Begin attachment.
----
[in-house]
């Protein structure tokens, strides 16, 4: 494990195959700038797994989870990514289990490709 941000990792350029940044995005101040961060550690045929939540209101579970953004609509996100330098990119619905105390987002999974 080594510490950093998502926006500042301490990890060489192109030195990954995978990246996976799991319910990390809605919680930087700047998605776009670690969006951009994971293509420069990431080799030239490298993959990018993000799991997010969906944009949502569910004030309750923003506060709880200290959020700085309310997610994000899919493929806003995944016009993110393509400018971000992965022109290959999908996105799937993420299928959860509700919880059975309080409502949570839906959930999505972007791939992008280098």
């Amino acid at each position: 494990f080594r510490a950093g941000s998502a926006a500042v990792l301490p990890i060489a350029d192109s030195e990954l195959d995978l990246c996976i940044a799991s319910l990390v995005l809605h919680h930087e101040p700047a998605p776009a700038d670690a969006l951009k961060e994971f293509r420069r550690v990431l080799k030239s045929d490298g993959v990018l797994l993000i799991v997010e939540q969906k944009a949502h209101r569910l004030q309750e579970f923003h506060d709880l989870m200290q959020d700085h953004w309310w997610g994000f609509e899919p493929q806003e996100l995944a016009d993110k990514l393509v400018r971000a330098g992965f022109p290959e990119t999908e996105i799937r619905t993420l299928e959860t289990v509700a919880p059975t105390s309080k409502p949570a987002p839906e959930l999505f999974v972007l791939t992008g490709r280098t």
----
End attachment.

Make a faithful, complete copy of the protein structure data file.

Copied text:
[in-house]
């Protein structure tokens, strides 16, 4: 494990195959700038797994989870990514289990490709 941000990792350029940044995005101040961060550690045929939540209101579970953004609509996100330098990119619905105390987002999974 080594510490950093998502926006500042301490990890060489192109030195990954995978990246996976799991319910990390809605919680930087700047998605776009670690969006951009994971293509420069990431080799030239490298993959990018993000799991997010969906944009949502569910004030309750923003506060709880200290959020700085309310997610994000899919493929806003995944016009993110393509400018971000992965022109290959999908996105799937993420299928959860509700919880059975309080409502949570839906959930999505972007791939992008280098």
């Amino acid at each position: 494990f080594r510490a950093g941000s998502a926006a500042v990792l301490p990890i060489a350029d192109s030195e990954l195959d995978l990246c996976i940044a799991s319910l990390v995005l809605h919680h930087e101040p700047a998605p776009a700038d670690a969006l951009k961060e994971f293509r420069r550690v990431l080799k030239s045929d490298g993959v990018l797994l993000i799991v997010e939540q969906k944009a949502h209101r569910l004030q309750e579970f923003h506060d709880l989870m200290q959020d700085h953004w309310w997610g994000f609509e899919p493929q806003e996100l995944a016009d993110k990514l393509v400018r971000a330098g992965f022109p290959e990119t999908e996105i799937r619905t993420l299928e959860t289990v509700a919880p059975t105390s309080k409502p949570a987002p839906e959930l999505f999974v972007l791939t992008g490709r280098t």